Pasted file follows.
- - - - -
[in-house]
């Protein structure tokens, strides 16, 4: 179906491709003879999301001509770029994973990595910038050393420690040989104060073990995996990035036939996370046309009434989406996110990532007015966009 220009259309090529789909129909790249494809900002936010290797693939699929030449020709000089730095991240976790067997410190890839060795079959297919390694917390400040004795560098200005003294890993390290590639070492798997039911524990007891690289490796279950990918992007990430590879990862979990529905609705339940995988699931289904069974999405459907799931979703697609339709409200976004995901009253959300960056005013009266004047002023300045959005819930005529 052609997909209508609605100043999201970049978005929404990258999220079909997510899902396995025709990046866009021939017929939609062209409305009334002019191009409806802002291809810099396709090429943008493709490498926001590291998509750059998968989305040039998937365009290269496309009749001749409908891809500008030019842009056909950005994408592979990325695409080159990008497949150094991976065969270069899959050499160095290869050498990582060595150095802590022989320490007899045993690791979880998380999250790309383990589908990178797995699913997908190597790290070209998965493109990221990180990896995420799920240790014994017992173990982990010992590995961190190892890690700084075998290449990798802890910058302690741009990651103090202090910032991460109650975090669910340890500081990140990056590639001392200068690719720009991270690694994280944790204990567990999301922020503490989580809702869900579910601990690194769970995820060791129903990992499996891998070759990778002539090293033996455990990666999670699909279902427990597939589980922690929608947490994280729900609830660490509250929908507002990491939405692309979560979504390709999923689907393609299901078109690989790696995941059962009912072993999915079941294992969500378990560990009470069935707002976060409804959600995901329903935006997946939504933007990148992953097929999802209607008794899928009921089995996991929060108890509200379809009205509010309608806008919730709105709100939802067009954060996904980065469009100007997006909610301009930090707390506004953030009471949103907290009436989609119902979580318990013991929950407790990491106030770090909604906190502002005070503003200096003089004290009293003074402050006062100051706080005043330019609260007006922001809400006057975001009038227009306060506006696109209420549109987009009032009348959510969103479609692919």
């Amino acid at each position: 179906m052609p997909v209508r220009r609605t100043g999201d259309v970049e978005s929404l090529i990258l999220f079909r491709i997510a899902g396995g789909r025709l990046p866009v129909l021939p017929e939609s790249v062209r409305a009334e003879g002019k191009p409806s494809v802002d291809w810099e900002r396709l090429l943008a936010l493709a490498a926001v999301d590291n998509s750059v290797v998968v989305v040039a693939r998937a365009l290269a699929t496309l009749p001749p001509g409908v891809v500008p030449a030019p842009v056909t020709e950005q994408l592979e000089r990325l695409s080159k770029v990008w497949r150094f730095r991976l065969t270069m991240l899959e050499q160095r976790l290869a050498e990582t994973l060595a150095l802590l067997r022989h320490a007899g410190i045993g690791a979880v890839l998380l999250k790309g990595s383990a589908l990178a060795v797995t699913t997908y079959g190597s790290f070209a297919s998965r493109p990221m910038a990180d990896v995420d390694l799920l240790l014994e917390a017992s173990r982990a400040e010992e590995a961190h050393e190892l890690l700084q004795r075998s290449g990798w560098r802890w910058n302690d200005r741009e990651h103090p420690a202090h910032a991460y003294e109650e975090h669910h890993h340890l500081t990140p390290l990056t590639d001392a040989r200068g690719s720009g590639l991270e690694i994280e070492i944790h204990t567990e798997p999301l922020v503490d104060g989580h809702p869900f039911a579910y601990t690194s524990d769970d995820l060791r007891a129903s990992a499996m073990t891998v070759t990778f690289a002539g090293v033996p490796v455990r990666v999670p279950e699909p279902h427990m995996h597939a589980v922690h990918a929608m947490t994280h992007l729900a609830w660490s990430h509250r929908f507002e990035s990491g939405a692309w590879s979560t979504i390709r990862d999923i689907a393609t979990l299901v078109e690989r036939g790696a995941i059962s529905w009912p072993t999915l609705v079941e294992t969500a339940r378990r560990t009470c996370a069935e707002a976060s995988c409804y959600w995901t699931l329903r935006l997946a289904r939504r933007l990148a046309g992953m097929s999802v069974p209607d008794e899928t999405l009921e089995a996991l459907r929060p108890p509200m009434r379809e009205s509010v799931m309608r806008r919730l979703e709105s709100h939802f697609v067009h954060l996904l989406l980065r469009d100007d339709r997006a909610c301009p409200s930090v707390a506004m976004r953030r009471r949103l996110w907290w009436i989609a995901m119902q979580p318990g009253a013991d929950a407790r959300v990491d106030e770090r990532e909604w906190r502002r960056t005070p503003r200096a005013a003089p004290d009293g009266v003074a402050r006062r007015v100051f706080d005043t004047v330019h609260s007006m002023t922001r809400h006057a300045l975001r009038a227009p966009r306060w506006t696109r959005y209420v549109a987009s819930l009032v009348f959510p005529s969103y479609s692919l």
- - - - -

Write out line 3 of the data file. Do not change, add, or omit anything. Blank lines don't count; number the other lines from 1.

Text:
């Amino acid at each position: 179906m052609p997909v209508r220009r609605t100043g999201d259309v970049e978005s929404l090529i990258l999220f079909r491709i997510a899902g396995g789909r025709l990046p866009v129909l021939p017929e939609s790249v062209r409305a009334e003879g002019k191009p409806s494809v802002d291809w810099e900002r396709l090429l943008a936010l493709a490498a926001v999301d590291n998509s750059v290797v998968v989305v040039a693939r998937a365009l290269a699929t496309l009749p001749p001509g409908v891809v500008p030449a030019p842009v056909t020709e950005q994408l592979e000089r990325l695409s080159k770029v990008w497949r150094f730095r991976l065969t270069m991240l899959e050499q160095r976790l290869a050498e990582t994973l060595a150095l802590l067997r022989h320490a007899g410190i045993g690791a979880v890839l998380l999250k790309g990595s383990a589908l990178a060795v797995t699913t997908y079959g190597s790290f070209a297919s998965r493109p990221m910038a990180d990896v995420d390694l799920l240790l014994e917390a017992s173990r982990a400040e010992e590995a961190h050393e190892l890690l700084q004795r075998s290449g990798w560098r802890w910058n302690d200005r741009e990651h103090p420690a202090h910032a991460y003294e109650e975090h669910h890993h340890l500081t990140p390290l990056t590639d001392a040989r200068g690719s720009g590639l991270e690694i994280e070492i944790h204990t567990e798997p999301l922020v503490d104060g989580h809702p869900f039911a579910y601990t690194s524990d769970d995820l060791r007891a129903s990992a499996m073990t891998v070759t990778f690289a002539g090293v033996p490796v455990r990666v999670p279950e699909p279902h427990m995996h597939a589980v922690h990918a929608m947490t994280h992007l729900a609830w660490s990430h509250r929908f507002e990035s990491g939405a692309w590879s979560t979504i390709r990862d999923i689907a393609t979990l299901v078109e690989r036939g790696a995941i059962s529905w009912p072993t999915l609705v079941e294992t969500a339940r378990r560990t009470c996370a069935e707002a976060s995988c409804y959600w995901t699931l329903r935006l997946a289904r939504r933007l990148a046309g992953m097929s999802v069974p209607d008794e899928t999405l009921e089995a996991l459907r929060p108890p509200m009434r379809e009205s509010v799931m309608r806008r919730l979703e709105s709100h939802f697609v067009h954060l996904l989406l980065r469009d100007d339709r997006a909610c301009p409200s930090v707390a506004m976004r953030r009471r949103l996110w907290w009436i989609a995901m119902q979580p318990g009253a013991d929950a407790r959300v990491d106030e770090r990532e909604w906190r502002r960056t005070p503003r200096a005013a003089p004290d009293g009266v003074a402050r006062r007015v100051f706080d005043t004047v330019h609260s007006m002023t922001r809400h006057a300045l975001r009038a227009p966009r306060w506006t696109r959005y209420v549109a987009s819930l009032v009348f959510p005529s969103y479609s692919l």